• Turn off the tap while brushing your teeth! You can save up to 2 litres of water by using a toothbrush mug.
  • Only switch on the washing machine and dishwasher when they are full! Use an economy programme!
  • Collect rainwater in a barrel and water your plants with it!

Station 4

Cheese production

Soft cheese, semi-hard cheese, hard cheese

Today we distinguish between soft cheese, semi-hard cheese and hard cheese. The decisive difference lies in the way the so-called curd is cut into pieces.

The more the curd is cut into pieces, the more whey is deposited and the harder the cheese becomes. With soft cheese, the pieces are larger (the size of a walnut), with semi-hard and hard cheese they are smaller (about the size of a grain of wheat).

Amount of milk required: for 1 kg approx. 12 litres

Aging process: 3 - 12 months, sometimes longer

Varieties: Parmesan, Emmental, Bergk├Ąse, Dorfk├Ânig

Rennet, which consists of the enzymes chymosin and pepsin, is extracted from the rennet stomach of young, milk-drinking ruminants. Enzymes, by the way, are giant molecules, in this case mostly protein molecules, which act as catalysts to accelerate certain reactions. In cheese production, rennet breaks down the milk protein casein, thickening the milk without turning it sour.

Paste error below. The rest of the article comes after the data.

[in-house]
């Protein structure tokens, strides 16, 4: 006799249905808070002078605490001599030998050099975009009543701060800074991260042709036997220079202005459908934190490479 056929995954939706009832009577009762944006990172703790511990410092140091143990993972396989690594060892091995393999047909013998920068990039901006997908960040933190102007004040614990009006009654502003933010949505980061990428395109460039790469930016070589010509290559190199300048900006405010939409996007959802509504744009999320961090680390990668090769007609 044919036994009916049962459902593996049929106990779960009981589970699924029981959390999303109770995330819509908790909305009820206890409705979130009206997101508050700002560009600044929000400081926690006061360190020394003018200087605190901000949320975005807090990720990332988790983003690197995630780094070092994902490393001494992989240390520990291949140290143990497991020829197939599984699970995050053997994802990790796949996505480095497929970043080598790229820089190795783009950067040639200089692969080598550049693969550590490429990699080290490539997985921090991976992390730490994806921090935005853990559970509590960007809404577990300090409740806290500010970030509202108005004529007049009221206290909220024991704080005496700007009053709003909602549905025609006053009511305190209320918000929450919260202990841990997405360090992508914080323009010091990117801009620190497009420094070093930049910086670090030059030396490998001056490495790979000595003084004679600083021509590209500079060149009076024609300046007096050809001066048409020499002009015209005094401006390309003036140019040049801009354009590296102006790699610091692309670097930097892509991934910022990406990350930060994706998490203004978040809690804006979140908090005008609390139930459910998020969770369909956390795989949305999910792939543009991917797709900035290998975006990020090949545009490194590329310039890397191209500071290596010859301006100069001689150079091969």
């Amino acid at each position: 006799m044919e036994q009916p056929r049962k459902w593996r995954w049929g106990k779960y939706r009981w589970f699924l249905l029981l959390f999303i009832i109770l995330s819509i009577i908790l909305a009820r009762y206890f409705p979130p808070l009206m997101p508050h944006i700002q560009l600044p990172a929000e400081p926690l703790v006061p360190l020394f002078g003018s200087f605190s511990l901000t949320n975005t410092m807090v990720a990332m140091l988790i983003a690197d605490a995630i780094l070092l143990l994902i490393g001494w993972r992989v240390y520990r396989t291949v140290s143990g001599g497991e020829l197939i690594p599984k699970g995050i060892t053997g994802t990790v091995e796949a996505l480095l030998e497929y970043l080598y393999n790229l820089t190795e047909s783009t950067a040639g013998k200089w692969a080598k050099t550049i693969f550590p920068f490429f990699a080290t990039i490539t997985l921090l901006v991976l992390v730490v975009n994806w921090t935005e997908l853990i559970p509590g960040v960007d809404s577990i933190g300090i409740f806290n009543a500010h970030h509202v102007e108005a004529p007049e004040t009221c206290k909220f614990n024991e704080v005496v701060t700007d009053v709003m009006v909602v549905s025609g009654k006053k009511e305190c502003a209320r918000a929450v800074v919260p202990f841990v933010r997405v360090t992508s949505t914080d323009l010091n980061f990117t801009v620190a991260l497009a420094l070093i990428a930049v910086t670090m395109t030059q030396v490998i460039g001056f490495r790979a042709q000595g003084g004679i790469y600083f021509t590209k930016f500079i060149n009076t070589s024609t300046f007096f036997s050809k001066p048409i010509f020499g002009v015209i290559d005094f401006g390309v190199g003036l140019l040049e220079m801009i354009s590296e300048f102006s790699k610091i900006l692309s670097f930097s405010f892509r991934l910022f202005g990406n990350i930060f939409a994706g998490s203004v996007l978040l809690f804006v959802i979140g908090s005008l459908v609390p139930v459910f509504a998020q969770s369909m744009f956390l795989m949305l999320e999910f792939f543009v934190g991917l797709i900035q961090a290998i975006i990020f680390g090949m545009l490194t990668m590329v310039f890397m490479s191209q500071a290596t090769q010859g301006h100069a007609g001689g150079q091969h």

Of course, there is also synthetic rennet, which comes from the laboratory.

However, most traditional cheeses use animal rennet according to ancient recipes. This means the cheeses remain natural products.

Station 5


Did you know?

To make our contribution to sustainability, we should look for seasonal and regional products of organic quality when shopping.

What does seasonal mean?